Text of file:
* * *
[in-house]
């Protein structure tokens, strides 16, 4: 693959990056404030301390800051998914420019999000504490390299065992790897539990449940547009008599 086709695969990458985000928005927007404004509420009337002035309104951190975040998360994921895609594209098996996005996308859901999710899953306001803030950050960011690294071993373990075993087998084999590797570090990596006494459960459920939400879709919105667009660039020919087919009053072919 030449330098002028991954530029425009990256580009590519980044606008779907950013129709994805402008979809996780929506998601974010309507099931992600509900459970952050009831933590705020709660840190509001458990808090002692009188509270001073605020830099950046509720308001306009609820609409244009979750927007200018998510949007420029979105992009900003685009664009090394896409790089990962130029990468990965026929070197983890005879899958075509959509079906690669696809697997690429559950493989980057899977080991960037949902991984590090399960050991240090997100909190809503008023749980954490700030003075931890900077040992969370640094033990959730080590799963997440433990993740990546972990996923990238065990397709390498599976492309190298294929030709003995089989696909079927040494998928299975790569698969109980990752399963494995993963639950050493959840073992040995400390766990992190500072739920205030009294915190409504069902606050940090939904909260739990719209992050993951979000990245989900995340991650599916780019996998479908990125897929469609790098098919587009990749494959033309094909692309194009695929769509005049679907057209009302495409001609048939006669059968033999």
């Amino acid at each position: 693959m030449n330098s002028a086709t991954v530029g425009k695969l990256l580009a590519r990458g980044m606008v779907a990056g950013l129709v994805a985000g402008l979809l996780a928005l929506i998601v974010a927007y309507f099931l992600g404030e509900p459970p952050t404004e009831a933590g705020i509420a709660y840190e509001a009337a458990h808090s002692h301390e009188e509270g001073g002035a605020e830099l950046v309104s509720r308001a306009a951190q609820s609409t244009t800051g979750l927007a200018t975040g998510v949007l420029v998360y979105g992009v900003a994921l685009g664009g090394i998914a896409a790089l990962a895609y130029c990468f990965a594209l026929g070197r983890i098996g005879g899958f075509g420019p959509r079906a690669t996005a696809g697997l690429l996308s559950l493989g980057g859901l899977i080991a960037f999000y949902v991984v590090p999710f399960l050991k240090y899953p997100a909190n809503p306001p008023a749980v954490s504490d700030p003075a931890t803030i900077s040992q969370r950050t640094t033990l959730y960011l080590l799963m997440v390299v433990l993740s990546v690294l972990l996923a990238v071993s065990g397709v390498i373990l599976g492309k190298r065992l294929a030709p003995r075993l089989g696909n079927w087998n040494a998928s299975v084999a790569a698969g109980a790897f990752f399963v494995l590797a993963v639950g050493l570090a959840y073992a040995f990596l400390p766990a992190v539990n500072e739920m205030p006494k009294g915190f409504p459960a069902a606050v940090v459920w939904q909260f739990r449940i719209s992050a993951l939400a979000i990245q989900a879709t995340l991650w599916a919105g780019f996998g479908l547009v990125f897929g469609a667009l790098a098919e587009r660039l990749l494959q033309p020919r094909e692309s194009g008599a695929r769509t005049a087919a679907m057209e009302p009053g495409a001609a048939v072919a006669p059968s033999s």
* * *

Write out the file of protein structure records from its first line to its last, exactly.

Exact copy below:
[in-house]
């Protein structure tokens, strides 16, 4: 693959990056404030301390800051998914420019999000504490390299065992790897539990449940547009008599 086709695969990458985000928005927007404004509420009337002035309104951190975040998360994921895609594209098996996005996308859901999710899953306001803030950050960011690294071993373990075993087998084999590797570090990596006494459960459920939400879709919105667009660039020919087919009053072919 030449330098002028991954530029425009990256580009590519980044606008779907950013129709994805402008979809996780929506998601974010309507099931992600509900459970952050009831933590705020709660840190509001458990808090002692009188509270001073605020830099950046509720308001306009609820609409244009979750927007200018998510949007420029979105992009900003685009664009090394896409790089990962130029990468990965026929070197983890005879899958075509959509079906690669696809697997690429559950493989980057899977080991960037949902991984590090399960050991240090997100909190809503008023749980954490700030003075931890900077040992969370640094033990959730080590799963997440433990993740990546972990996923990238065990397709390498599976492309190298294929030709003995089989696909079927040494998928299975790569698969109980990752399963494995993963639950050493959840073992040995400390766990992190500072739920205030009294915190409504069902606050940090939904909260739990719209992050993951979000990245989900995340991650599916780019996998479908990125897929469609790098098919587009990749494959033309094909692309194009695929769509005049679907057209009302495409001609048939006669059968033999």
């Amino acid at each position: 693959m030449n330098s002028a086709t991954v530029g425009k695969l990256l580009a590519r990458g980044m606008v779907a990056g950013l129709v994805a985000g402008l979809l996780a928005l929506i998601v974010a927007y309507f099931l992600g404030e509900p459970p952050t404004e009831a933590g705020i509420a709660y840190e509001a009337a458990h808090s002692h301390e009188e509270g001073g002035a605020e830099l950046v309104s509720r308001a306009a951190q609820s609409t244009t800051g979750l927007a200018t975040g998510v949007l420029v998360y979105g992009v900003a994921l685009g664009g090394i998914a896409a790089l990962a895609y130029c990468f990965a594209l026929g070197r983890i098996g005879g899958f075509g420019p959509r079906a690669t996005a696809g697997l690429l996308s559950l493989g980057g859901l899977i080991a960037f999000y949902v991984v590090p999710f399960l050991k240090y899953p997100a909190n809503p306001p008023a749980v954490s504490d700030p003075a931890t803030i900077s040992q969370r950050t640094t033990l959730y960011l080590l799963m997440v390299v433990l993740s990546v690294l972990l996923a990238v071993s065990g397709v390498i373990l599976g492309k190298r065992l294929a030709p003995r075993l089989g696909n079927w087998n040494a998928s299975v084999a790569a698969g109980a790897f990752f399963v494995l590797a993963v639950g050493l570090a959840y073992a040995f990596l400390p766990a992190v539990n500072e739920m205030p006494k009294g915190f409504p459960a069902a606050v940090v459920w939904q909260f739990r449940i719209s992050a993951l939400a979000i990245q989900a879709t995340l991650w599916a919105g780019f996998g479908l547009v990125f897929g469609a667009l790098a098919e587009r660039l990749l494959q033309p020919r094909e692309s194009g008599a695929r769509t005049a087919a679907m057209e009302p009053g495409a001609a048939v072919a006669p059968s033999s």